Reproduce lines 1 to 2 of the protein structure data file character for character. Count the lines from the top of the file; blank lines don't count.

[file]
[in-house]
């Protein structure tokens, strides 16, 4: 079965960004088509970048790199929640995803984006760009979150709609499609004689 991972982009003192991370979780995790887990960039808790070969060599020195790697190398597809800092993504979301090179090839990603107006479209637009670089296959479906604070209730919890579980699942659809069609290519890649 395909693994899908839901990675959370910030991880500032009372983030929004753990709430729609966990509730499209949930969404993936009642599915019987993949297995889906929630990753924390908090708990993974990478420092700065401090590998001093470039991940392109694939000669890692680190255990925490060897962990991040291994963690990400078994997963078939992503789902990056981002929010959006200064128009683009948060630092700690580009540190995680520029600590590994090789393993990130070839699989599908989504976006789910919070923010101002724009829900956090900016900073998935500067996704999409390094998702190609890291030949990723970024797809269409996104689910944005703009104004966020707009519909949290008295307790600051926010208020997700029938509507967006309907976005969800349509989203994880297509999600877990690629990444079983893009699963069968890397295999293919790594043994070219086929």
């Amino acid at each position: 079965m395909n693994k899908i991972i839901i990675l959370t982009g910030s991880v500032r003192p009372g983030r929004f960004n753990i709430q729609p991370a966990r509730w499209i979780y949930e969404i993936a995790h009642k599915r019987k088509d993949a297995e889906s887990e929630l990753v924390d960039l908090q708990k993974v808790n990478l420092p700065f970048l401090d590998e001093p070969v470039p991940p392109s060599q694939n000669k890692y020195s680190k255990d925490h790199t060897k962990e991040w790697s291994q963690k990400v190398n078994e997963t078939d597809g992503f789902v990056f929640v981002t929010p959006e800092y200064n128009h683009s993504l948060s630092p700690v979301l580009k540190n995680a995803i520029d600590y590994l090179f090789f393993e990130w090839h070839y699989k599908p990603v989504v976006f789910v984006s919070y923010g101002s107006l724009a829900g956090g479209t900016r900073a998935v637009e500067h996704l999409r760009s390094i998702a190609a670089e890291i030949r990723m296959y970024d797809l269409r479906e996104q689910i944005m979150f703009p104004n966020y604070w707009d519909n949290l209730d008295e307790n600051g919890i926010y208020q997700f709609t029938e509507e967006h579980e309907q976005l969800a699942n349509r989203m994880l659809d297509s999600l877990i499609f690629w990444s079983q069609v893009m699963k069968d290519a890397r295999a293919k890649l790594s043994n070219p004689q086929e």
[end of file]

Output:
[in-house]
């Protein structure tokens, strides 16, 4: 079965960004088509970048790199929640995803984006760009979150709609499609004689 991972982009003192991370979780995790887990960039808790070969060599020195790697190398597809800092993504979301090179090839990603107006479209637009670089296959479906604070209730919890579980699942659809069609290519890649 395909693994899908839901990675959370910030991880500032009372983030929004753990709430729609966990509730499209949930969404993936009642599915019987993949297995889906929630990753924390908090708990993974990478420092700065401090590998001093470039991940392109694939000669890692680190255990925490060897962990991040291994963690990400078994997963078939992503789902990056981002929010959006200064128009683009948060630092700690580009540190995680520029600590590994090789393993990130070839699989599908989504976006789910919070923010101002724009829900956090900016900073998935500067996704999409390094998702190609890291030949990723970024797809269409996104689910944005703009104004966020707009519909949290008295307790600051926010208020997700029938509507967006309907976005969800349509989203994880297509999600877990690629990444079983893009699963069968890397295999293919790594043994070219086929």